I think when we go about it, it’s very much about defining what is the problem and then compare who we are looking at. Quite recently, I lead in our food work here at Hubbub and one of the things that we’ve, no two ways about it, we really need to reduce the amount of meat that we’re eating. This is a gigantic problem and meat-eating is so personal to people and it’s deeply ingrained in their identity, in their culture and everyone’s got a slightly different stance. So, it’s then thinking, how are we going to make an impact and for us, the response was to be really highly targeted. So, thinking okay, who are the largest consumers of meat and why and how can we work with the external forces at play? 

We targeted young, gym-going men who were very much trying to conform to a muscular ideal but also for them, protein is a real buzz word and a driver and for them, it means being lean and fit. We base a lot of our campaigns on research and insights everything will start with a big research period as well. What we found from our research, which was a partnership with the University of Southampton, was that people are really not very savvy about where the plant-based protein is found. We thought for the guys that we’re working with we’ve set them a challenge to have their meat consumption and replace that with plant-based proteins. So, within that, it was very specific, it was quite measurable, and we then provided them with the support that they would need to introduce plant-based proteins into their diet, so recipes and meal plans. 

We help them measure it, so we gave them garments, they could see how their health improved and gave them a body composition analysis in the beginning and sat them down with a nutritional practitioner. So, I think that the support package really work to incentivize them to take part, but then once they got on board with it and they could see that they were feeling better and actually they were eating it actually led them to eat more vegetables around and they had all of these positive repercussions for their health and well-being, so that kind of spurred them on.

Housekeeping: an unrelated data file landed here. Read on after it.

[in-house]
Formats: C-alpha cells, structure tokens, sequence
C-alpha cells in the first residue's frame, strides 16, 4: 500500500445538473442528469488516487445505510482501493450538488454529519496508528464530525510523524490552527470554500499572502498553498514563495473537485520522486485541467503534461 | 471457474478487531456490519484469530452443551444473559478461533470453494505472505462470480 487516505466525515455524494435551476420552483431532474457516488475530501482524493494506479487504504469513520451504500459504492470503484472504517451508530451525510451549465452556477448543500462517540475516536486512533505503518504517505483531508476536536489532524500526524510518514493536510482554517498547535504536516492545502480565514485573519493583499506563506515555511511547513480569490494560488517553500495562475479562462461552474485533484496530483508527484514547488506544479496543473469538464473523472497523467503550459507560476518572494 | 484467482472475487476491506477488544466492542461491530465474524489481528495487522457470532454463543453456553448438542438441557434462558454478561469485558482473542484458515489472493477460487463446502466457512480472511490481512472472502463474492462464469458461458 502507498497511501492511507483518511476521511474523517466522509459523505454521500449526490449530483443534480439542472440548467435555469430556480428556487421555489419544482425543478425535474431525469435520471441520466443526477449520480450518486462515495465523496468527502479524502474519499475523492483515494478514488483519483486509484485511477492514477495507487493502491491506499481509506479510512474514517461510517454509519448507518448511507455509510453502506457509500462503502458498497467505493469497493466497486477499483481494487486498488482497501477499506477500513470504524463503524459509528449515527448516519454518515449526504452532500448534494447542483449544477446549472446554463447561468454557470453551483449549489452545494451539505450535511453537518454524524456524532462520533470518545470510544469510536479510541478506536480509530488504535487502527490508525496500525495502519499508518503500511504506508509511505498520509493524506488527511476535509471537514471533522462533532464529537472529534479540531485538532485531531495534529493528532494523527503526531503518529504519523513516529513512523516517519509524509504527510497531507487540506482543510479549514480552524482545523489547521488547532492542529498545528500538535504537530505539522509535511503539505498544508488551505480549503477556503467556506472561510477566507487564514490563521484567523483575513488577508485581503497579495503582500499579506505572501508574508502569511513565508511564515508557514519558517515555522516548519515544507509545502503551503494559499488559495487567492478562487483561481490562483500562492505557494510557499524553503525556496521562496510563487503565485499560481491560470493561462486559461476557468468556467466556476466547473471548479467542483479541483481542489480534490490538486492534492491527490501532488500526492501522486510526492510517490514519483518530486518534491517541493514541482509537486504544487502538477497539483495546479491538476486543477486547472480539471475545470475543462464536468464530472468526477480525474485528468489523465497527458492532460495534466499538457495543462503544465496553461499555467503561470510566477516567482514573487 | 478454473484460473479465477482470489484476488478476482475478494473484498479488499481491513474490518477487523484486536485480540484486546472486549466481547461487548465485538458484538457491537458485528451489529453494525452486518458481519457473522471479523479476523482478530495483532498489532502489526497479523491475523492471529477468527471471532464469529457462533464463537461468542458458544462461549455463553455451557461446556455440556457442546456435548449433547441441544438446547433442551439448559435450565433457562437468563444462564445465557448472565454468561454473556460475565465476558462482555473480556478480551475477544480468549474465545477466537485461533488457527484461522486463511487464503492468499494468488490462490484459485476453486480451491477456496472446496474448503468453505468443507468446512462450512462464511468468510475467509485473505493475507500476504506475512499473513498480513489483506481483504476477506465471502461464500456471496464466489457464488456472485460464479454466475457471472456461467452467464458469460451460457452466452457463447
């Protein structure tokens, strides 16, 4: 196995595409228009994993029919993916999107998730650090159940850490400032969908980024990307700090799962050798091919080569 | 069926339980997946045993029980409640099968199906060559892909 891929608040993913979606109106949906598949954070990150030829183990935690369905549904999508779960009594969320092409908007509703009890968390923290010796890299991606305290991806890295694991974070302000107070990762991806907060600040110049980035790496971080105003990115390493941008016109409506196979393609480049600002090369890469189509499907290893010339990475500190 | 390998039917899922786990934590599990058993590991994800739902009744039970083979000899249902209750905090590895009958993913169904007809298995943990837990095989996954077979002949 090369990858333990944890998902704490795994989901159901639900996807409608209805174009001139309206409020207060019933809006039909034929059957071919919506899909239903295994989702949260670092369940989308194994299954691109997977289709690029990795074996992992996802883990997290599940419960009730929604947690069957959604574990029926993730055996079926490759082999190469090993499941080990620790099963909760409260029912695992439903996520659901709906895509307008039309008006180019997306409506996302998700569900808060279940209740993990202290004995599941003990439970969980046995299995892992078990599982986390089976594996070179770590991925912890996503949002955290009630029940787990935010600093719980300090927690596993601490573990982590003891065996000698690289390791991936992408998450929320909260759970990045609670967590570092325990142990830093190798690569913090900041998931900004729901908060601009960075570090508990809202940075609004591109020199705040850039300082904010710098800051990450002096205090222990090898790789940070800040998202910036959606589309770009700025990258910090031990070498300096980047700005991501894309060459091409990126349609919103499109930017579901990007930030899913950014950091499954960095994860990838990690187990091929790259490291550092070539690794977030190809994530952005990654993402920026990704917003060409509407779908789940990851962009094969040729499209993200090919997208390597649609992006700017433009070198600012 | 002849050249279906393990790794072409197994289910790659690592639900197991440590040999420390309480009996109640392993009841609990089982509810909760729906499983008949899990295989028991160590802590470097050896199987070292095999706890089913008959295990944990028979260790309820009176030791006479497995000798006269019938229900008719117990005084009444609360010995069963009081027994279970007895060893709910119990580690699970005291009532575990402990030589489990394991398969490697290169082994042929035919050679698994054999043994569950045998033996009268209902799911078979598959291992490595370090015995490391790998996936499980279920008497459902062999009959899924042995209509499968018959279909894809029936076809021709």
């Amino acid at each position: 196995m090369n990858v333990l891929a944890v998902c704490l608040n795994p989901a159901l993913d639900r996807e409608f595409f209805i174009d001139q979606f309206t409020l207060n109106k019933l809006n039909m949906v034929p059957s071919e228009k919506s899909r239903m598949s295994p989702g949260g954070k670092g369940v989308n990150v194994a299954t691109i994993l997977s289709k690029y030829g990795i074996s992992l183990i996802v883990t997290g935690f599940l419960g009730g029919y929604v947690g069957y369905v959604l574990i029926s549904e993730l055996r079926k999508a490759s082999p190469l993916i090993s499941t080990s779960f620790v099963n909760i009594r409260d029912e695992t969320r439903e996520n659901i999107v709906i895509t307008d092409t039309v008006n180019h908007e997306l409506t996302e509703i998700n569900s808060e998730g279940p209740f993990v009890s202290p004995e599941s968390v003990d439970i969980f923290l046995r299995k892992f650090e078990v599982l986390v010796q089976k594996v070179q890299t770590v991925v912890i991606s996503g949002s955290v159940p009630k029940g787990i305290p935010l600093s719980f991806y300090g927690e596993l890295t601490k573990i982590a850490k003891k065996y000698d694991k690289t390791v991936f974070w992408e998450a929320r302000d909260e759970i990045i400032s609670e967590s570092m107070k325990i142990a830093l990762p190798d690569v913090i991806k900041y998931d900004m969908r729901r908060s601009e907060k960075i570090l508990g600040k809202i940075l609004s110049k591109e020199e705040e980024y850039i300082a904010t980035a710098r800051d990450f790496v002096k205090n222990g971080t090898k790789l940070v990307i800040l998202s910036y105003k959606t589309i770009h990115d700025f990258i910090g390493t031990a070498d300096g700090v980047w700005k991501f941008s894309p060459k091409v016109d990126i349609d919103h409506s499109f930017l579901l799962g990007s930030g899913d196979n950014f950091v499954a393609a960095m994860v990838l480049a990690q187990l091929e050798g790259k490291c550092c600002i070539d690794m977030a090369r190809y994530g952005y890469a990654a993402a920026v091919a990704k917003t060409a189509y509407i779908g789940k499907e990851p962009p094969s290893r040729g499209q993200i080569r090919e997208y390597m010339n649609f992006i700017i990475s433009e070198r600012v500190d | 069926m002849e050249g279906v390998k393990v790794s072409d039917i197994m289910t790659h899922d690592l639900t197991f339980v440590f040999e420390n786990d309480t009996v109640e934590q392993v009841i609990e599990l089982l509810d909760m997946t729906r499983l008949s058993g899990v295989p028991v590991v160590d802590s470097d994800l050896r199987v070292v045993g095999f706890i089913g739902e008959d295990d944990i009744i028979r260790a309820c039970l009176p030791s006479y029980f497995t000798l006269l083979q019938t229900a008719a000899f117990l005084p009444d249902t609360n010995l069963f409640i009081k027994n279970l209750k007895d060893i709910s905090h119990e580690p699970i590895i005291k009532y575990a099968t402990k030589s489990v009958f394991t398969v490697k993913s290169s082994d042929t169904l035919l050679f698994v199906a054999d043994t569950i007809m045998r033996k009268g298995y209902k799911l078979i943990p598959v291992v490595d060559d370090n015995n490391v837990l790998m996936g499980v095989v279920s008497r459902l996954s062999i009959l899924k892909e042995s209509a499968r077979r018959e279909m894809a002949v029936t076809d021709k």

We had a two months challenge period and then after two months again, 80% of people had carried on, significantly reducing their meat intake. So, it is hoped that could provide an example of how we work through things and how it’s finding the right message but then that support mechanism to foster long-term behavior change.

 

Will: Out of curiosity, when did you do that? 

 

Tessa: We started in March and ended it in May and released the results.

 

Will: Will you do a follow-up to find out if those people, how many people are eating say meat or following the program a year on or something like that?

 

Tessa: Yeah very much. We’re still in close contact with them, we did a two-month follow-up, but I think a year would be really interesting. Now we’re looking at how can we take this to a wider audience? What are you going to do? You do men and women together and I think what was really the unexpected within this was that the challenge led our guys to do a Me Ammo team. They started drinking more water, they were diversifying their diet, they were saying they were sleeping better, they were feeling better than getting to know [12:12 inaudible] better. So, suddenly you think okay, this is a really interesting thing for employee well-being, do businesses want to work with us to support their colleagues and employees to have healthier more sustainable lifestyles with benefits of their well-being and productivity. So, all of these things are very interesting and expected outcomes, which also have key environmental benefits. 

 

Will: Yeah. Okay, so when it comes to running an ethical and sustainable charity like yourselves, what would you say has been the biggest struggle so far? Can you tell us a bit about how you’ve overcome it?